The over-medication of nursing home patients is a major problem.
By overmedication, I don’t mean too many pills for various acute or chronic conditions – but rather, whether patients are given too much of a medication such that their behavior was altered, or their behavior subdued.
Think overdose. Think somnolent, sleepy, not easy to awake, “out of it,” drugged, etc.
The U.S. Center for Medicaid and Medicare Services has been encouraging nursing home physicians to find alternatives for the overuse of anti-psychotics in elderly patients. Doctors were prescribing drugs like Haldol, Seroquel, or Abilify to dementia patients despite warnings that such medications are not approved for use in elderly populations.
What happens when nursing home residents get too many antipsychotic drugs?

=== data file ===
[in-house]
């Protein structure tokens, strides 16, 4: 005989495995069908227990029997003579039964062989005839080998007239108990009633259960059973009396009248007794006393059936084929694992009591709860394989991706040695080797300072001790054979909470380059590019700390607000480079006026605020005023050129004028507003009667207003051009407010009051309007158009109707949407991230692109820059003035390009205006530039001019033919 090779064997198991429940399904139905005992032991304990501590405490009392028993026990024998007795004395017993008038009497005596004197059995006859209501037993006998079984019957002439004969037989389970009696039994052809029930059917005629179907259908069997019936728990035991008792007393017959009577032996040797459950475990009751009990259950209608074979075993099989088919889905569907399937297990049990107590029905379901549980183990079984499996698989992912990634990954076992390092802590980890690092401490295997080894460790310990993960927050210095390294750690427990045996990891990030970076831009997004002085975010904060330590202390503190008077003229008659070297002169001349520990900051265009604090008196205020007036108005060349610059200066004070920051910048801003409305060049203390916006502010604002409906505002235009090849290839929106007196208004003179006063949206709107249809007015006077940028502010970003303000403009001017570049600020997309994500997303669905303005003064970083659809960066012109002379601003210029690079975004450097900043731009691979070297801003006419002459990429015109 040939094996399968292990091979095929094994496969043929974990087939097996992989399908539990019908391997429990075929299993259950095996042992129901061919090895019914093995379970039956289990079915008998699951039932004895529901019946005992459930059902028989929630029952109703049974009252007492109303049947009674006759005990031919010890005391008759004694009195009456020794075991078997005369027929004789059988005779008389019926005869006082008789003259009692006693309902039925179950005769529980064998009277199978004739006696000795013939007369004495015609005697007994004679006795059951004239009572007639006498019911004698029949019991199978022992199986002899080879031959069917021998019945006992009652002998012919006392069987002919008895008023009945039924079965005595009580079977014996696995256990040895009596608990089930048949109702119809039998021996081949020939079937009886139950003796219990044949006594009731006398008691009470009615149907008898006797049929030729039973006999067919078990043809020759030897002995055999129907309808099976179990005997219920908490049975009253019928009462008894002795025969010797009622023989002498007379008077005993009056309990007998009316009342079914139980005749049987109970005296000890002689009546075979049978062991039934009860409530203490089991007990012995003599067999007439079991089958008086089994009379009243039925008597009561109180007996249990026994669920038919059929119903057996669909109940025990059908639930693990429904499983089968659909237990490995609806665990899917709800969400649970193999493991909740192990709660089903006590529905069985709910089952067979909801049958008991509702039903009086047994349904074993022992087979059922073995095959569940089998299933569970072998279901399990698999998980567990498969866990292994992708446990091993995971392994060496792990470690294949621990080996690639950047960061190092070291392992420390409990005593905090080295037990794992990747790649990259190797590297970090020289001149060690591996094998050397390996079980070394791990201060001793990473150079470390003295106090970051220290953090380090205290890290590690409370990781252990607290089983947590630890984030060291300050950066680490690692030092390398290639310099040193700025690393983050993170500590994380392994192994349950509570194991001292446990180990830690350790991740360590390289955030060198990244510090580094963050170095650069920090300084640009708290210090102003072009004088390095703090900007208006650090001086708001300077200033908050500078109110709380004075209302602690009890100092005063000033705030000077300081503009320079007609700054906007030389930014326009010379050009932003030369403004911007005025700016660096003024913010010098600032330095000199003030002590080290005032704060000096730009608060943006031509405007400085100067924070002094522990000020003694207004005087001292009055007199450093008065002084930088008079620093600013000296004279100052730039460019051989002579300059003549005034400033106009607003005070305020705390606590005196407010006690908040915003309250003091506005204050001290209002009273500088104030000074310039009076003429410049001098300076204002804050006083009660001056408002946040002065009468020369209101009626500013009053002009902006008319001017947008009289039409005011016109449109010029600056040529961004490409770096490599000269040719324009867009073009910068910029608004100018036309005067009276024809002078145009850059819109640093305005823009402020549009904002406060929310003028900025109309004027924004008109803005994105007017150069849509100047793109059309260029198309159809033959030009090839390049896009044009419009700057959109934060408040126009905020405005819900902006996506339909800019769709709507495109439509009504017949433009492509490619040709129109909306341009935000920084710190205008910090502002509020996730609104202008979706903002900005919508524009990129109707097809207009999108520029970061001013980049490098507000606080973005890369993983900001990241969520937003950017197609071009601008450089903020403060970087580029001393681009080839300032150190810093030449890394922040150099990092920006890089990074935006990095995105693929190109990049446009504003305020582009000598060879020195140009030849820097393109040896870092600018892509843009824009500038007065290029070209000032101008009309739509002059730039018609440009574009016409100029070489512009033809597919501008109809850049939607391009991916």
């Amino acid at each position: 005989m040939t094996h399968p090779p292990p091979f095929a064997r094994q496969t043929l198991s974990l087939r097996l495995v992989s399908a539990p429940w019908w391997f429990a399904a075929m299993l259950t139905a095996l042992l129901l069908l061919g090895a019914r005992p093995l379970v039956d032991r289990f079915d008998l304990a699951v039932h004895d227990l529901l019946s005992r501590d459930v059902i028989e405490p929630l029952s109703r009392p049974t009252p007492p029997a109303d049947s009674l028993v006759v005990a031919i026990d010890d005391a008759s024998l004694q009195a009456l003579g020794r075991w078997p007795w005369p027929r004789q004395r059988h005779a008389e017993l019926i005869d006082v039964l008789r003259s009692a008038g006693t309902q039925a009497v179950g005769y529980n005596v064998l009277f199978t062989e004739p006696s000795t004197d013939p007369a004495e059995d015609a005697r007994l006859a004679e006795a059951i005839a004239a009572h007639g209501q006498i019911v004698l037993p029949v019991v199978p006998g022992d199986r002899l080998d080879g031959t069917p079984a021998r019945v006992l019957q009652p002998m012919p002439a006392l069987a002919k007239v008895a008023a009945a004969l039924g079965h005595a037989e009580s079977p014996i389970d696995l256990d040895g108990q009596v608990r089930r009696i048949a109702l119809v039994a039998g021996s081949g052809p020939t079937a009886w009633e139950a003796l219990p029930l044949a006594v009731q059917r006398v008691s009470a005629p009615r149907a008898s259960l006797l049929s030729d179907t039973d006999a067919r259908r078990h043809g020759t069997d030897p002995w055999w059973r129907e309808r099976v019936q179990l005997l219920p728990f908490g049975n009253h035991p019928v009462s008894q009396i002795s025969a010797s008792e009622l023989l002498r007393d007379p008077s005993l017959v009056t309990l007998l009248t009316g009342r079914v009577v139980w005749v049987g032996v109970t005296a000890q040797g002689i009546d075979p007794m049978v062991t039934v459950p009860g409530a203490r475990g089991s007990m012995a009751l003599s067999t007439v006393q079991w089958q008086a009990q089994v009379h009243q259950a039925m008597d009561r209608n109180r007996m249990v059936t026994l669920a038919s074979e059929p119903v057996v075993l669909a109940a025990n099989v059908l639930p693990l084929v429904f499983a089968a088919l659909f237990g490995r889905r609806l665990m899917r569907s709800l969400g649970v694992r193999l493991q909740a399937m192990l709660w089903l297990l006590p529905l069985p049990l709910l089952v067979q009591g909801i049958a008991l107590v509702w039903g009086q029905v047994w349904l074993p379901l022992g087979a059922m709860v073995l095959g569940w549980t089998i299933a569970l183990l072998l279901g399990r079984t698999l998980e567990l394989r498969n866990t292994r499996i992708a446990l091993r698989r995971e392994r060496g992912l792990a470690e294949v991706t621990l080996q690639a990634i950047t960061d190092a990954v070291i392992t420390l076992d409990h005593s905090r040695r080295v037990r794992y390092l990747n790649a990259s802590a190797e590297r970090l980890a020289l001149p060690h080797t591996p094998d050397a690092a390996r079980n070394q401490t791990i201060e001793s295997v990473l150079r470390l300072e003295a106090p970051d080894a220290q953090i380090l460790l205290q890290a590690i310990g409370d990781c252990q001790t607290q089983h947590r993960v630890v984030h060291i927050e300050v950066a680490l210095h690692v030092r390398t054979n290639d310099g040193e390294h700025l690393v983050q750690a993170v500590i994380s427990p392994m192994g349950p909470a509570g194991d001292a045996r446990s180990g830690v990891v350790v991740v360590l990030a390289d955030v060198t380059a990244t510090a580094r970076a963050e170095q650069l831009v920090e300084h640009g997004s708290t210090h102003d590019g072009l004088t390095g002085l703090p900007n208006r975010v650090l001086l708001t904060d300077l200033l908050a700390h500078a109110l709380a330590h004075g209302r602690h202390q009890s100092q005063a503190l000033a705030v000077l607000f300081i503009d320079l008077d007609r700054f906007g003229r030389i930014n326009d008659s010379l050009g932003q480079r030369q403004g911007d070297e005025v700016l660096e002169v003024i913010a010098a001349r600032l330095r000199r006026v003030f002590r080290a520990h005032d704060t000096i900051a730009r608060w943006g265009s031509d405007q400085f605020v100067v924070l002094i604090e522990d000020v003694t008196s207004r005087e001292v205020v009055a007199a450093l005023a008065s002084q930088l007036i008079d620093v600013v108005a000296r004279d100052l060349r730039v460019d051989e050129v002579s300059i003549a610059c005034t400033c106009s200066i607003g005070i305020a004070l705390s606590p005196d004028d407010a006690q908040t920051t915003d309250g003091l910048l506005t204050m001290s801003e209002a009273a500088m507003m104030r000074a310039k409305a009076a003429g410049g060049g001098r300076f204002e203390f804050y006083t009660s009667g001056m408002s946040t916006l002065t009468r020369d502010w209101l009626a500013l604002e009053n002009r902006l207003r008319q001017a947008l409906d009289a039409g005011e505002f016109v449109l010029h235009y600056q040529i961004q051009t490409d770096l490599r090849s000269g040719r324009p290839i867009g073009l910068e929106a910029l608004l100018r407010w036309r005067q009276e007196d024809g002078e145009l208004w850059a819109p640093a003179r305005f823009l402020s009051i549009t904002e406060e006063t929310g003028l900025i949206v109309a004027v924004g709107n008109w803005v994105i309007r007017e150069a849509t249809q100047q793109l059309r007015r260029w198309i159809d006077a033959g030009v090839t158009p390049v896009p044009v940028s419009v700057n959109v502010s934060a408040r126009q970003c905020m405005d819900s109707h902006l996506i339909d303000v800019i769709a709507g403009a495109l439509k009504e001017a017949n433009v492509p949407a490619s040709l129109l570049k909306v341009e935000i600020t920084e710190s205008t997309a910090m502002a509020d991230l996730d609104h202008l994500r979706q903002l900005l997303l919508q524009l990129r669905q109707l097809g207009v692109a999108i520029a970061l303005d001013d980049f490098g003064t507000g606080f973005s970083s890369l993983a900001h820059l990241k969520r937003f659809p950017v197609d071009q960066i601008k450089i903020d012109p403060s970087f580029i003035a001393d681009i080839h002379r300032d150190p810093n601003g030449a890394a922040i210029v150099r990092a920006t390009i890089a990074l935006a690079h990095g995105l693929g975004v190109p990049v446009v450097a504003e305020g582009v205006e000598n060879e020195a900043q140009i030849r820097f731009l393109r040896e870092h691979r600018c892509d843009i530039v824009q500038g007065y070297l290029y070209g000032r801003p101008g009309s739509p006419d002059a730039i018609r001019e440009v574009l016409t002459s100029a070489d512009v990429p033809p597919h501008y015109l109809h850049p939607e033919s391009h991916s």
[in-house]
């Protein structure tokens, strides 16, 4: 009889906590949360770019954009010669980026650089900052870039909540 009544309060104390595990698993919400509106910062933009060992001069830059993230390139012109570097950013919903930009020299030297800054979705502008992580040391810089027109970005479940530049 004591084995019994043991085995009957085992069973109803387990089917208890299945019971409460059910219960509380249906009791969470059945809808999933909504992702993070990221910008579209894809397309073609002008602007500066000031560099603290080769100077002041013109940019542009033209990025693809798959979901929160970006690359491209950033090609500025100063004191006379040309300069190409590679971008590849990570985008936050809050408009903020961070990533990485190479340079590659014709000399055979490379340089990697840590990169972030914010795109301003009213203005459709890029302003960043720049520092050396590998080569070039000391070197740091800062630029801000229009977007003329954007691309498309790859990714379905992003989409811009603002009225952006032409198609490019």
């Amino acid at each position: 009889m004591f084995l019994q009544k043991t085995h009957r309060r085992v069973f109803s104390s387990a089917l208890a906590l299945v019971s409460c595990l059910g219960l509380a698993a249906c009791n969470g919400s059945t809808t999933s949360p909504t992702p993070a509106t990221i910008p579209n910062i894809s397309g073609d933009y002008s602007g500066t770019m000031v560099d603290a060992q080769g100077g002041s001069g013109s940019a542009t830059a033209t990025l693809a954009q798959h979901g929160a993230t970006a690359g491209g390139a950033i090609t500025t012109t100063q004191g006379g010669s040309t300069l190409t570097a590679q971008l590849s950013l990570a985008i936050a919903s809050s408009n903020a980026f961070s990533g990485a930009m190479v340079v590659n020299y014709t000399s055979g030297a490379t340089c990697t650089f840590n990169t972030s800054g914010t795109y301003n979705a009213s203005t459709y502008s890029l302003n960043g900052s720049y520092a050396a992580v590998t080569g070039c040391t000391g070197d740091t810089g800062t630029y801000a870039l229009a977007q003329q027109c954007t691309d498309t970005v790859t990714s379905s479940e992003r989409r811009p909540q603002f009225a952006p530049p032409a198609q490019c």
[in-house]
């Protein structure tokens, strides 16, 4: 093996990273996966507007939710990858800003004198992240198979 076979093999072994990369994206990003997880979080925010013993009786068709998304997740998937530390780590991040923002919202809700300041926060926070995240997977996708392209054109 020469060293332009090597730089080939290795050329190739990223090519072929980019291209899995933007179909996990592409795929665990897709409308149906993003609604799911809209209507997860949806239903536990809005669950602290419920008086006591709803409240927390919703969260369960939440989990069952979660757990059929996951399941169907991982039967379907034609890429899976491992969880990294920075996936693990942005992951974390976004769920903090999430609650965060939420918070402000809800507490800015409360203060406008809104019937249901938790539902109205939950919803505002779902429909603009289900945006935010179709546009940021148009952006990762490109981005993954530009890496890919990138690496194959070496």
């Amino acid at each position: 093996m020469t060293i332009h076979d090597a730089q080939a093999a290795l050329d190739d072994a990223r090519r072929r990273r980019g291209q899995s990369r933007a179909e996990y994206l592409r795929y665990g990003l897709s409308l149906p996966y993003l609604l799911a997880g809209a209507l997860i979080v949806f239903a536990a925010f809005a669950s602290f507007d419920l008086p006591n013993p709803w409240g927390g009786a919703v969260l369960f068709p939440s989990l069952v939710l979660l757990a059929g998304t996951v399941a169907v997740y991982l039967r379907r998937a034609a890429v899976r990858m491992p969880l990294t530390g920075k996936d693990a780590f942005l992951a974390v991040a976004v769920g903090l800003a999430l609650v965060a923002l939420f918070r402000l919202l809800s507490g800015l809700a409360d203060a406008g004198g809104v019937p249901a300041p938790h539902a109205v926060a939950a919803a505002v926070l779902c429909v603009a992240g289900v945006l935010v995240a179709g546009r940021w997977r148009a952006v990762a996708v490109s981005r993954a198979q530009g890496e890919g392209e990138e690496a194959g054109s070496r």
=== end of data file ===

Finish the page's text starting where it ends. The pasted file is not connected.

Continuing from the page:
The answer: Falls. Accidents. Dehydration. Decline.
So where are we after years of this discussion? According to this week’s Wall Street Journal, the use of these medications is declining.
But despite the nationwide trend, I am still seeing overmedication of Virginia patients in nursing home settings. Tragically, there is very little communication with families as to the risks of these medications compared to the minor benefits.
If your loved one is in a nursing home, ask for a copy of the Medication Order sheet – or 1 month of the MARS (Medication Administration Records). Take a few minutes to look up each medication on the web, and have a conversation with your loved ones’ doctor about why certain medications are being prescribed. OR, if you are noticing a change in your loved one’s behavior, their level of alertness, etc – ask for an immediate meeting with the doctor and director of nursing to discuss possible causes.
The bottom line: Be proactive. While a downward decline in the use of these medications is positive, don’t assume your loved one is part of that trend.